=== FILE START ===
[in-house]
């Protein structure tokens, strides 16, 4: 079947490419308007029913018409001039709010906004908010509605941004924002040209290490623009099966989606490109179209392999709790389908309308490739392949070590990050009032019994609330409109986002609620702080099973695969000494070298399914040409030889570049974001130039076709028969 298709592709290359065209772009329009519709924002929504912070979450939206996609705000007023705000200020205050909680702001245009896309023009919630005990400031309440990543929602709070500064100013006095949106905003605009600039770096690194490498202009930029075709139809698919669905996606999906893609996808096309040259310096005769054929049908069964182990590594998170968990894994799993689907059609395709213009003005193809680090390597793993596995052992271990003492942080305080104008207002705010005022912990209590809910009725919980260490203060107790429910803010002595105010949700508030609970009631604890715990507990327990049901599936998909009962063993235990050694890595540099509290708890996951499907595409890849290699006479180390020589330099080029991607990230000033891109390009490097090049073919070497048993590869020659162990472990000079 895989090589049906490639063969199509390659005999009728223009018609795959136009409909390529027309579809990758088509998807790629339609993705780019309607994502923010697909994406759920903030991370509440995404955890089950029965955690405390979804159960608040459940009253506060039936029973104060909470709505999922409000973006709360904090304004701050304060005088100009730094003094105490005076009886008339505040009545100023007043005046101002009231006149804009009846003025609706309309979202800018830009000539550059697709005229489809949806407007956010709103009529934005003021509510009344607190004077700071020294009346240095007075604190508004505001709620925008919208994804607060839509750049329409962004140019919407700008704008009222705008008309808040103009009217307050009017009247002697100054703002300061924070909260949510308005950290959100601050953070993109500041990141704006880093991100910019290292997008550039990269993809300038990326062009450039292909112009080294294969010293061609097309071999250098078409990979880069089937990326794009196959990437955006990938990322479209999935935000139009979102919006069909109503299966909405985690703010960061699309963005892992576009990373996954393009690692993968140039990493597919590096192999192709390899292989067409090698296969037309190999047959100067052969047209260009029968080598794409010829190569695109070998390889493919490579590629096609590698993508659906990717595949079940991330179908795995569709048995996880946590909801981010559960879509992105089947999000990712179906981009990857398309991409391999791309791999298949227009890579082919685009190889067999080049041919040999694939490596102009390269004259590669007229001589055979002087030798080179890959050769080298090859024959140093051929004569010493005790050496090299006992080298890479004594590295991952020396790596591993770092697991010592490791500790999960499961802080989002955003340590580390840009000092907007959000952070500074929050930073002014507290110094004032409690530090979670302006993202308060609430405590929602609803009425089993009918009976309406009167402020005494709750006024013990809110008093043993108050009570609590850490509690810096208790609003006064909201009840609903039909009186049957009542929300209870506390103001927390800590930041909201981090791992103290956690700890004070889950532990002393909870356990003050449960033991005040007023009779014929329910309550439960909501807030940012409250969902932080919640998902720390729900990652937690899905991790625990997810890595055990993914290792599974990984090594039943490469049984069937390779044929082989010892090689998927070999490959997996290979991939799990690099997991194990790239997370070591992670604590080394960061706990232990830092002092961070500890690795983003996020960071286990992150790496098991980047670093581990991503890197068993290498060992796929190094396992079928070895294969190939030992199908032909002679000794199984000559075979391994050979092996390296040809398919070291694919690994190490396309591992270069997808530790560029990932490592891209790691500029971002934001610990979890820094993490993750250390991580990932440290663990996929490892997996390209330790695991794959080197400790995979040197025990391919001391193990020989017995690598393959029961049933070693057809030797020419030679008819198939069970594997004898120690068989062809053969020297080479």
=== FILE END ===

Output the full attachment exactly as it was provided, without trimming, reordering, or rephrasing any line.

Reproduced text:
[in-house]
């Protein structure tokens, strides 16, 4: 079947490419308007029913018409001039709010906004908010509605941004924002040209290490623009099966989606490109179209392999709790389908309308490739392949070590990050009032019994609330409109986002609620702080099973695969000494070298399914040409030889570049974001130039076709028969 298709592709290359065209772009329009519709924002929504912070979450939206996609705000007023705000200020205050909680702001245009896309023009919630005990400031309440990543929602709070500064100013006095949106905003605009600039770096690194490498202009930029075709139809698919669905996606999906893609996808096309040259310096005769054929049908069964182990590594998170968990894994799993689907059609395709213009003005193809680090390597793993596995052992271990003492942080305080104008207002705010005022912990209590809910009725919980260490203060107790429910803010002595105010949700508030609970009631604890715990507990327990049901599936998909009962063993235990050694890595540099509290708890996951499907595409890849290699006479180390020589330099080029991607990230000033891109390009490097090049073919070497048993590869020659162990472990000079 895989090589049906490639063969199509390659005999009728223009018609795959136009409909390529027309579809990758088509998807790629339609993705780019309607994502923010697909994406759920903030991370509440995404955890089950029965955690405390979804159960608040459940009253506060039936029973104060909470709505999922409000973006709360904090304004701050304060005088100009730094003094105490005076009886008339505040009545100023007043005046101002009231006149804009009846003025609706309309979202800018830009000539550059697709005229489809949806407007956010709103009529934005003021509510009344607190004077700071020294009346240095007075604190508004505001709620925008919208994804607060839509750049329409962004140019919407700008704008009222705008008309808040103009009217307050009017009247002697100054703002300061924070909260949510308005950290959100601050953070993109500041990141704006880093991100910019290292997008550039990269993809300038990326062009450039292909112009080294294969010293061609097309071999250098078409990979880069089937990326794009196959990437955006990938990322479209999935935000139009979102919006069909109503299966909405985690703010960061699309963005892992576009990373996954393009690692993968140039990493597919590096192999192709390899292989067409090698296969037309190999047959100067052969047209260009029968080598794409010829190569695109070998390889493919490579590629096609590698993508659906990717595949079940991330179908795995569709048995996880946590909801981010559960879509992105089947999000990712179906981009990857398309991409391999791309791999298949227009890579082919685009190889067999080049041919040999694939490596102009390269004259590669007229001589055979002087030798080179890959050769080298090859024959140093051929004569010493005790050496090299006992080298890479004594590295991952020396790596591993770092697991010592490791500790999960499961802080989002955003340590580390840009000092907007959000952070500074929050930073002014507290110094004032409690530090979670302006993202308060609430405590929602609803009425089993009918009976309406009167402020005494709750006024013990809110008093043993108050009570609590850490509690810096208790609003006064909201009840609903039909009186049957009542929300209870506390103001927390800590930041909201981090791992103290956690700890004070889950532990002393909870356990003050449960033991005040007023009779014929329910309550439960909501807030940012409250969902932080919640998902720390729900990652937690899905991790625990997810890595055990993914290792599974990984090594039943490469049984069937390779044929082989010892090689998927070999490959997996290979991939799990690099997991194990790239997370070591992670604590080394960061706990232990830092002092961070500890690795983003996020960071286990992150790496098991980047670093581990991503890197068993290498060992796929190094396992079928070895294969190939030992199908032909002679000794199984000559075979391994050979092996390296040809398919070291694919690994190490396309591992270069997808530790560029990932490592891209790691500029971002934001610990979890820094993490993750250390991580990932440290663990996929490892997996390209330790695991794959080197400790995979040197025990391919001391193990020989017995690598393959029961049933070693057809030797020419030679008819198939069970594997004898120690068989062809053969020297080479």